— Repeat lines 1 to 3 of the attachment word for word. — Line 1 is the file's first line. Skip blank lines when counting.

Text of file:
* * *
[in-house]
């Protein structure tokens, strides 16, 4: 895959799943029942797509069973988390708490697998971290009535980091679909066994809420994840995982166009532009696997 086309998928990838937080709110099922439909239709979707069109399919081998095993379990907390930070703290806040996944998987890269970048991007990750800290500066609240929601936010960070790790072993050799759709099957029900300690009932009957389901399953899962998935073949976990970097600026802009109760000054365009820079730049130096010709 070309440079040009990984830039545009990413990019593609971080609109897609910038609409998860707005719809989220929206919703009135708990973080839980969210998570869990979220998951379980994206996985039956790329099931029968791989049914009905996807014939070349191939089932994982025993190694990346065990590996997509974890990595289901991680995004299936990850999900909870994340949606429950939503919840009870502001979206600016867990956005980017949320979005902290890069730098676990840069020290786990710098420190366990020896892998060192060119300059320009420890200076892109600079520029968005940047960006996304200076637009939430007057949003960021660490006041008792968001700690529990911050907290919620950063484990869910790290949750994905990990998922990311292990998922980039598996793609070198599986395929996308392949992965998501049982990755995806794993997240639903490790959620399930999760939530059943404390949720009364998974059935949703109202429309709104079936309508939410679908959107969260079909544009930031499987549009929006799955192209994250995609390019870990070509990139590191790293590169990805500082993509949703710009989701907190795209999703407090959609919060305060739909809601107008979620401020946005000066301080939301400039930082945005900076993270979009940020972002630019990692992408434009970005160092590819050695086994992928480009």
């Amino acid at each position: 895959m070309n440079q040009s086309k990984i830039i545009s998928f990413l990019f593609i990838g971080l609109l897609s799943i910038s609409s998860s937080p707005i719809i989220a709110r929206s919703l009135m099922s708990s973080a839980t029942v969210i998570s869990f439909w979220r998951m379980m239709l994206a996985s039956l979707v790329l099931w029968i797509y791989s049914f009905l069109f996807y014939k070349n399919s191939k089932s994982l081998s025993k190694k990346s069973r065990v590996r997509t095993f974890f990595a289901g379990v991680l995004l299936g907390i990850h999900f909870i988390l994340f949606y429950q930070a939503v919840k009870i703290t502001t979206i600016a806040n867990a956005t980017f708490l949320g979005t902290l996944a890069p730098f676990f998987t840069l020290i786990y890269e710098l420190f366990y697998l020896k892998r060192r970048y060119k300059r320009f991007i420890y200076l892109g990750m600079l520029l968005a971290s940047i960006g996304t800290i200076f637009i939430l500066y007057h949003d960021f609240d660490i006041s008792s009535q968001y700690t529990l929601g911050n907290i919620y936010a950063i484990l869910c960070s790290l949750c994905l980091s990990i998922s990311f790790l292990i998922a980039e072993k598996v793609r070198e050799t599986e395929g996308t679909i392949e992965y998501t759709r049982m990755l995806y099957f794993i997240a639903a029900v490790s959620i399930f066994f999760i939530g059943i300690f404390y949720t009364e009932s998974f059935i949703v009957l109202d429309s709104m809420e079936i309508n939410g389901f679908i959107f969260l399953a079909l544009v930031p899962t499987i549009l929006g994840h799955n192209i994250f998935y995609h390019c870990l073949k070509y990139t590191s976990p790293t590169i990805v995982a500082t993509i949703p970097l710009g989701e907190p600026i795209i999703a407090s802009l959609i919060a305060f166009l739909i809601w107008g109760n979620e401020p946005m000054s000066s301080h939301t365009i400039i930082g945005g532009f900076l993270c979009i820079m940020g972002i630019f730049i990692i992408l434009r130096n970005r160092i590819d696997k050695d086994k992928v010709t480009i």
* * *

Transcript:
[in-house]
């Protein structure tokens, strides 16, 4: 895959799943029942797509069973988390708490697998971290009535980091679909066994809420994840995982166009532009696997 086309998928990838937080709110099922439909239709979707069109399919081998095993379990907390930070703290806040996944998987890269970048991007990750800290500066609240929601936010960070790790072993050799759709099957029900300690009932009957389901399953899962998935073949976990970097600026802009109760000054365009820079730049130096010709 070309440079040009990984830039545009990413990019593609971080609109897609910038609409998860707005719809989220929206919703009135708990973080839980969210998570869990979220998951379980994206996985039956790329099931029968791989049914009905996807014939070349191939089932994982025993190694990346065990590996997509974890990595289901991680995004299936990850999900909870994340949606429950939503919840009870502001979206600016867990956005980017949320979005902290890069730098676990840069020290786990710098420190366990020896892998060192060119300059320009420890200076892109600079520029968005940047960006996304200076637009939430007057949003960021660490006041008792968001700690529990911050907290919620950063484990869910790290949750994905990990998922990311292990998922980039598996793609070198599986395929996308392949992965998501049982990755995806794993997240639903490790959620399930999760939530059943404390949720009364998974059935949703109202429309709104079936309508939410679908959107969260079909544009930031499987549009929006799955192209994250995609390019870990070509990139590191790293590169990805500082993509949703710009989701907190795209999703407090959609919060305060739909809601107008979620401020946005000066301080939301400039930082945005900076993270979009940020972002630019990692992408434009970005160092590819050695086994992928480009």
């Amino acid at each position: 895959m070309n440079q040009s086309k990984i830039i545009s998928f990413l990019f593609i990838g971080l609109l897609s799943i910038s609409s998860s937080p707005i719809i989220a709110r929206s919703l009135m099922s708990s973080a839980t029942v969210i998570s869990f439909w979220r998951m379980m239709l994206a996985s039956l979707v790329l099931w029968i797509y791989s049914f009905l069109f996807y014939k070349n399919s191939k089932s994982l081998s025993k190694k990346s069973r065990v590996r997509t095993f974890f990595a289901g379990v991680l995004l299936g907390i990850h999900f909870i988390l994340f949606y429950q930070a939503v919840k009870i703290t502001t979206i600016a806040n867990a956005t980017f708490l949320g979005t902290l996944a890069p730098f676990f998987t840069l020290i786990y890269e710098l420190f366990y697998l020896k892998r060192r970048y060119k300059r320009f991007i420890y200076l892109g990750m600079l520029l968005a971290s940047i960006g996304t800290i200076f637009i939430l500066y007057h949003d960021f609240d660490i006041s008792s009535q968001y700690t529990l929601g911050n907290i919620y936010a950063i484990l869910c960070s790290l949750c994905l980091s990990i998922s990311f790790l292990i998922a980039e072993k598996v793609r070198e050799t599986e395929g996308t679909i392949e992965y998501t759709r049982m990755l995806y099957f794993i997240a639903a029900v490790s959620i399930f066994f999760i939530g059943i300690f404390y949720t009364e009932s998974f059935i949703v009957l109202d429309s709104m809420e079936i309508n939410g389901f679908i959107f969260l399953a079909l544009v930031p899962t499987i549009l929006g994840h799955n192209i994250f998935y995609h390019c870990l073949k070509y990139t590191s976990p790293t590169i990805v995982a500082t993509i949703p970097l710009g989701e907190p600026i795209i999703a407090s802009l959609i919060a305060f166009l739909i809601w107008g109760n979620e401020p946005m000054s000066s301080h939301t365009i400039i930082g945005g532009f900076l993270c979009i820079m940020g972002i630019f730049i990692i992408l434009r130096n970005r160092i590819d696997k050695d086994k992928v010709t480009i």